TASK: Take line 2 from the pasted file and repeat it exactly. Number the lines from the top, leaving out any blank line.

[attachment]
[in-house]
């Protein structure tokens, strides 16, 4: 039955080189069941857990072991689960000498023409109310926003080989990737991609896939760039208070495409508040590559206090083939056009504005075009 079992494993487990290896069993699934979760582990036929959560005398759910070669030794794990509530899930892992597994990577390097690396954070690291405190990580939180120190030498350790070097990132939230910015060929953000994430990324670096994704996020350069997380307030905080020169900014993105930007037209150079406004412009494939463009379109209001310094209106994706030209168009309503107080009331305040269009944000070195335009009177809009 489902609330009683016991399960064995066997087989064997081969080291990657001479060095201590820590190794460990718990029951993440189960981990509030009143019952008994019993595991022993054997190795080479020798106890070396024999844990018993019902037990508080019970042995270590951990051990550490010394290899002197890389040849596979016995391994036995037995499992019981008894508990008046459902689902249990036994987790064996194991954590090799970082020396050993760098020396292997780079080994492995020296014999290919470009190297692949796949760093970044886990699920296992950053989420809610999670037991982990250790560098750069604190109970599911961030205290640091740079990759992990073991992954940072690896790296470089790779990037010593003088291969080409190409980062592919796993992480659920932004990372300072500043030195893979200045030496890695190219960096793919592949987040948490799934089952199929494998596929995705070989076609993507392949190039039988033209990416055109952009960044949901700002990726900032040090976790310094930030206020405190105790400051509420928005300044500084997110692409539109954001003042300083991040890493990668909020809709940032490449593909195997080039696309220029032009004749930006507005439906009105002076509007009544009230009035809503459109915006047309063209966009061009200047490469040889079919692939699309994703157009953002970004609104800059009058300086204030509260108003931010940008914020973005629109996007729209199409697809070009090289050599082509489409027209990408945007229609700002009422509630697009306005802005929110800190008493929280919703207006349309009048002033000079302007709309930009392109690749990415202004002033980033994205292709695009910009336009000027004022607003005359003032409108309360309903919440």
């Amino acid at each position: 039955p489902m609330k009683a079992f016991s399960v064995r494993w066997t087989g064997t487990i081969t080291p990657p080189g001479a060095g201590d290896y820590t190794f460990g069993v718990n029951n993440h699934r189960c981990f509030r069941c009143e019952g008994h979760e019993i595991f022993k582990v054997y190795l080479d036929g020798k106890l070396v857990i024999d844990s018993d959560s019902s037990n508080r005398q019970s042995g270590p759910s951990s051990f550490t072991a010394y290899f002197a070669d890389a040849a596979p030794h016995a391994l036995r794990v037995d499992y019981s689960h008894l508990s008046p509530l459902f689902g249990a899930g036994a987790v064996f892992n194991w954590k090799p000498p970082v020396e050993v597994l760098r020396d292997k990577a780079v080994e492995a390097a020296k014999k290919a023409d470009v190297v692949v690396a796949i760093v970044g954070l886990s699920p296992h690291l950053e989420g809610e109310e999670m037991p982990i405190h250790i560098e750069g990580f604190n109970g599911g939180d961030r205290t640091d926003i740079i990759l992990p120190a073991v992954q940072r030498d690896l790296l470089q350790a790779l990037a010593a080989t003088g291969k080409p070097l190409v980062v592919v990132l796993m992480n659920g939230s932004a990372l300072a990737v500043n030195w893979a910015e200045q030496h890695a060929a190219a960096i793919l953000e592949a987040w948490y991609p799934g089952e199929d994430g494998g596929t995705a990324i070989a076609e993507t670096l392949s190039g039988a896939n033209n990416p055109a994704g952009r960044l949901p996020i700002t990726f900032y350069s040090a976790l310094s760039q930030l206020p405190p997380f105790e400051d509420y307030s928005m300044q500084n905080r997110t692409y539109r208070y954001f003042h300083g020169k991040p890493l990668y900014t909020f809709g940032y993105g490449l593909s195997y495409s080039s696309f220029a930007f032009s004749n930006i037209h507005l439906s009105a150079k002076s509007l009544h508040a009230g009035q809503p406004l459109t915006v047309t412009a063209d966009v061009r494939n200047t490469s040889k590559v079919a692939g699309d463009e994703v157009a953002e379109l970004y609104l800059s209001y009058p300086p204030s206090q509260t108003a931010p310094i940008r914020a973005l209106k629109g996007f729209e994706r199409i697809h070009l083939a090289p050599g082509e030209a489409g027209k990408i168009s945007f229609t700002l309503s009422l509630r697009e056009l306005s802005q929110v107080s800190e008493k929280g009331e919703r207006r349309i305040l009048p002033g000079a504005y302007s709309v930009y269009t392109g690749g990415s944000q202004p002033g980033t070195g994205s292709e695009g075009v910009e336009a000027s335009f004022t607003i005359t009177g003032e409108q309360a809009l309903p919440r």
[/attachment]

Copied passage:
């Protein structure tokens, strides 16, 4: 039955080189069941857990072991689960000498023409109310926003080989990737991609896939760039208070495409508040590559206090083939056009504005075009 079992494993487990290896069993699934979760582990036929959560005398759910070669030794794990509530899930892992597994990577390097690396954070690291405190990580939180120190030498350790070097990132939230910015060929953000994430990324670096994704996020350069997380307030905080020169900014993105930007037209150079406004412009494939463009379109209001310094209106994706030209168009309503107080009331305040269009944000070195335009009177809009 489902609330009683016991399960064995066997087989064997081969080291990657001479060095201590820590190794460990718990029951993440189960981990509030009143019952008994019993595991022993054997190795080479020798106890070396024999844990018993019902037990508080019970042995270590951990051990550490010394290899002197890389040849596979016995391994036995037995499992019981008894508990008046459902689902249990036994987790064996194991954590090799970082020396050993760098020396292997780079080994492995020296014999290919470009190297692949796949760093970044886990699920296992950053989420809610999670037991982990250790560098750069604190109970599911961030205290640091740079990759992990073991992954940072690896790296470089790779990037010593003088291969080409190409980062592919796993992480659920932004990372300072500043030195893979200045030496890695190219960096793919592949987040948490799934089952199929494998596929995705070989076609993507392949190039039988033209990416055109952009960044949901700002990726900032040090976790310094930030206020405190105790400051509420928005300044500084997110692409539109954001003042300083991040890493990668909020809709940032490449593909195997080039696309220029032009004749930006507005439906009105002076509007009544009230009035809503459109915006047309063209966009061009200047490469040889079919692939699309994703157009953002970004609104800059009058300086204030509260108003931010940008914020973005629109996007729209199409697809070009090289050599082509489409027209990408945007229609700002009422509630697009306005802005929110800190008493929280919703207006349309009048002033000079302007709309930009392109690749990415202004002033980033994205292709695009910009336009000027004022607003005359003032409108309360309903919440």